Frances Mathews (1944-2007)

Scottish, Gaelic and other songs

Recorded by her father Robert Dundas Mathews (1905-1984) c. 1963

To download MP3 files (in Windows), right-click and "save target as".

Email with any comments or questions.

I Know Where I'm Going [lyric; MP3 file]

Dream Valley (William Blake) [lyric; MP3 file]

I will make you Brooches (R.L. Stevenson) [lyric; MP3 file]

My Nanie's Awa (Robert Burns) [lyric; MP3 file]

John Anderson My Jo (Robert Burns) [lyric; MP3 file]

 Peat-Fire Flame (Far away and o'er the Moor) [lyric; MP3 file]

 My Ain Folk [lyric; MP3 file]

Loch Lomond (By Yon Bonnie Banks) [lyric; MP3 file]

The Holy City (Last night I lay a-sleeping) [lyric; MP3 file]

Recording cuts off before the end






(Google Translate used for some of the translations - as will be evident!)


Dh' Éirich Mi Moch Madainn Chéitein (I Arose Early on a May Morning) [lyric/translation; mp3 file]

Mo Ghleannan Taobh Loch Lìobhainn (My little valley by Loch Leven) [lyric/translation; mp3 file]

Taladh Eirisgeach (An Eriskay Lullaby) [lyric/translation; mp3 file]

Bothan an Fhuarain (Fountain Cottage) [lyric/translation; mp3 file]

Toirt M' aghaidh ri Diùra (Facing Jura - radio broadcast) [lyric/translation; mp3 file]

{Gaelic song 3} [mp3 file]

{Gaelic song 4} [mp3 file]






I Know Where I'm Going

(Folk song)


I know where I'm going
And I know who's going with me
I know who I love
But the dear knows who I'll marry.

I have stockings of silk
Shoes of fine green leather
Combs to buckle my hair
And a ring for every finger.

Some say he's black
But I say he's bonnie
The fairest of them all
My handsome winsome Johnny.

Feather beds are soft
And painted rooms are bonnie
But I would leave them all
To go with my love Johnny.

I know where I'm going
And I know who's going with me
I know who I love
But the dear knows who I'll marry.

euphemism for "de'il" (= devil)




Dream Valley
(William Blake)

Memory, hither come
And tune your merry notes;
And while upon the wind
Your music floats,
I'll pore upon the stream,
Where sighing lovers dream,
And fish for fancies as they pass
Within the watery glass.

I'll drink of the clear stream,
And hear the linnet's song,
And there I'll lie and dream
The day along;
And when night comes I'll go
To places fit for woe,
Walking along the darkened valley,
With silent melancholy.


I Will Make You Brooches
R.L. Stevenson

I will make you brooches and toys for your delight
Of bird-song at morning and star-shine at night.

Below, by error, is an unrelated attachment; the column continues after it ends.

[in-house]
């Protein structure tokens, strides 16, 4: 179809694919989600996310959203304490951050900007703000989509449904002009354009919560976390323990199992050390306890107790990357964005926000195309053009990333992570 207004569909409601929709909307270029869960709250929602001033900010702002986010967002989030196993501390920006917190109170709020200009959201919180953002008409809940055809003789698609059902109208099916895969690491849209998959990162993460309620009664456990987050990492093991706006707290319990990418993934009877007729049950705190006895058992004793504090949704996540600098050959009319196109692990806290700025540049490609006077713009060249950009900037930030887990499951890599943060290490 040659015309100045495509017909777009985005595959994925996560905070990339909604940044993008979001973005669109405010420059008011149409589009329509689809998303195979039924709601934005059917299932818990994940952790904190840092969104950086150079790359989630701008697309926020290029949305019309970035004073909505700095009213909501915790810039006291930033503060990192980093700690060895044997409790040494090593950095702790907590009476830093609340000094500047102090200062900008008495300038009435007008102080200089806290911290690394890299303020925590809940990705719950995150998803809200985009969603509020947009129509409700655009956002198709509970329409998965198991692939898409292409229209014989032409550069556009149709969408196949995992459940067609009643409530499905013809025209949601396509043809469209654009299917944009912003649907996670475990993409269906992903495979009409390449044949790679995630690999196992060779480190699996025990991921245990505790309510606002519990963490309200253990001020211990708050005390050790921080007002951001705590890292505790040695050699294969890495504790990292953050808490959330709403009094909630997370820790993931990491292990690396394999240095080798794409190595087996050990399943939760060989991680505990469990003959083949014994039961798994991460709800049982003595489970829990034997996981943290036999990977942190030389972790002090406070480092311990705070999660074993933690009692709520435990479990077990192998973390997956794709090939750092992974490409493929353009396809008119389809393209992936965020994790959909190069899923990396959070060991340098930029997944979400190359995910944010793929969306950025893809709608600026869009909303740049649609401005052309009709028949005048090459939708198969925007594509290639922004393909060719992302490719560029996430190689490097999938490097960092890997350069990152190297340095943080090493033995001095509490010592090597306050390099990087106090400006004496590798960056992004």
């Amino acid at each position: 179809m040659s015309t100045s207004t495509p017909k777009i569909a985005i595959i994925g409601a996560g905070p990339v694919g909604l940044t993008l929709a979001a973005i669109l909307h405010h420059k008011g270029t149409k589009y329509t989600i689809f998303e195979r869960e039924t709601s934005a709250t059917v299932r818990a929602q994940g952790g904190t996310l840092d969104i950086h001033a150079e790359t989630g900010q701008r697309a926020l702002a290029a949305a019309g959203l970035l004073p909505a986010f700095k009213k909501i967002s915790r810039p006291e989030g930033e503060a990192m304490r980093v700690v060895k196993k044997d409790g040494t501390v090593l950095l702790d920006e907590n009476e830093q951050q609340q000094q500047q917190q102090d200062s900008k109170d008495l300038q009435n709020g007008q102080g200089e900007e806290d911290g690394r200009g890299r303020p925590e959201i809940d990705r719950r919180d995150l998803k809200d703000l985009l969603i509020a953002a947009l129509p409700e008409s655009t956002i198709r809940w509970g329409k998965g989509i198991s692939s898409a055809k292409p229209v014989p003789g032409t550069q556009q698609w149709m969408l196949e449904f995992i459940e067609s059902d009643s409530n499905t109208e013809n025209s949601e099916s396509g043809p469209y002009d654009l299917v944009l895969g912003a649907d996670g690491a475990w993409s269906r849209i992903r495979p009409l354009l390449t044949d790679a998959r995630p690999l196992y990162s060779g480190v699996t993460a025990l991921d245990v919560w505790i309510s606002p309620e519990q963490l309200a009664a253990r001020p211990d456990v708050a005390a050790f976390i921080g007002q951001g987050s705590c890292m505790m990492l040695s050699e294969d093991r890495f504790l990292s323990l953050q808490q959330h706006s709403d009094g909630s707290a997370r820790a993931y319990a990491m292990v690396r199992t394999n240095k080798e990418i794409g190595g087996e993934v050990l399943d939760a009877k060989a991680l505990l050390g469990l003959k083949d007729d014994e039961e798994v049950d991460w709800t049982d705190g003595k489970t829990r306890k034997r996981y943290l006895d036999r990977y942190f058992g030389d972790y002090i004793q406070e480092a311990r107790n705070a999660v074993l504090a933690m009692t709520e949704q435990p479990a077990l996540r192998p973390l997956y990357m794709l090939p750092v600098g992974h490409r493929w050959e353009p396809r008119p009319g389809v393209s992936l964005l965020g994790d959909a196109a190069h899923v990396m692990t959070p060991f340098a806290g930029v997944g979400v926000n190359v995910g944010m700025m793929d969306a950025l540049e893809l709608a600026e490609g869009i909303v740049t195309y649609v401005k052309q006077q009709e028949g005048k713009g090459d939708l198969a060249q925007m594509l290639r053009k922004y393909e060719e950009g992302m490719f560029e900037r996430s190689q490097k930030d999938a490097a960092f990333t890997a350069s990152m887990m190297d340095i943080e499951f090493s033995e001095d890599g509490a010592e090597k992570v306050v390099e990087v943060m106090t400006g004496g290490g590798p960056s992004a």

I will make a palace fit for you and me
Of green days in forests and blue days at sea.

I will make my kitchen, and you shall keep your room,
Where white flows the river and bright blows the broom,
And you shall wash your linen and keep your body white
In rainfall at morning and dewfall at night.

And this shall be for music when no one else is near,
The fine song for singing, the rare song to hear!
That only I remember, that only you admire,
Of the broad road that stretches and the roadside fire.


My Nanie's Awa'

(Robert Burns)


Now in her green mantle blythe Nature arrays,
And listens the lambkins that bleat o'er her braes;
While birds warble welcomes in ilka green shaw,
But to me it's delightless - my Nanie's awa.

The snawdrap and primrose our woodlands adorn,
And violets bathe in the weet o' the morn;
They pain my sad bosom, sae sweetly they blaw,
They mind me o' Nanie - and Nanie's awa.

Come Autumn, sae pensive, in yellow and grey,
And soothe me wi' tidings o' Nature's decay:
The dark, dreary Winter, and wild-driving snaw
Alane can delight me - now Nanie's awa.



John Anderson, My Jo
(Robert Burns)

John Anderson, my jo, John,
When we were first acquent,
Your locks were like the raven,
Your bonnie brow was brent;
But now your brow is beld, John,
Your locks are like the snow;
But blessings on your frosty pow,
John Anderson, my jo!

John Anderson, my jo, John,
We clamb the hill thegither;
And monie a canty day, John,
We've had wi' ane anither:
Now we maun totter down, John,
But hand in hand we'll go,
And sleep thegither at the foot,
John Anderson, my jo.

Gloss: jo = sweetheart; brent = smooth, unwrinkled;

beld = bald; pow = pate; canty = cheerful.


Peat-Fire Flame
K. MacLeod)

Far away and o'er the moor,
Far away and o'er the moor,
Morar waits for a boat that saileth,
Far away down Lowland way,
I dream the dream I learned, lad.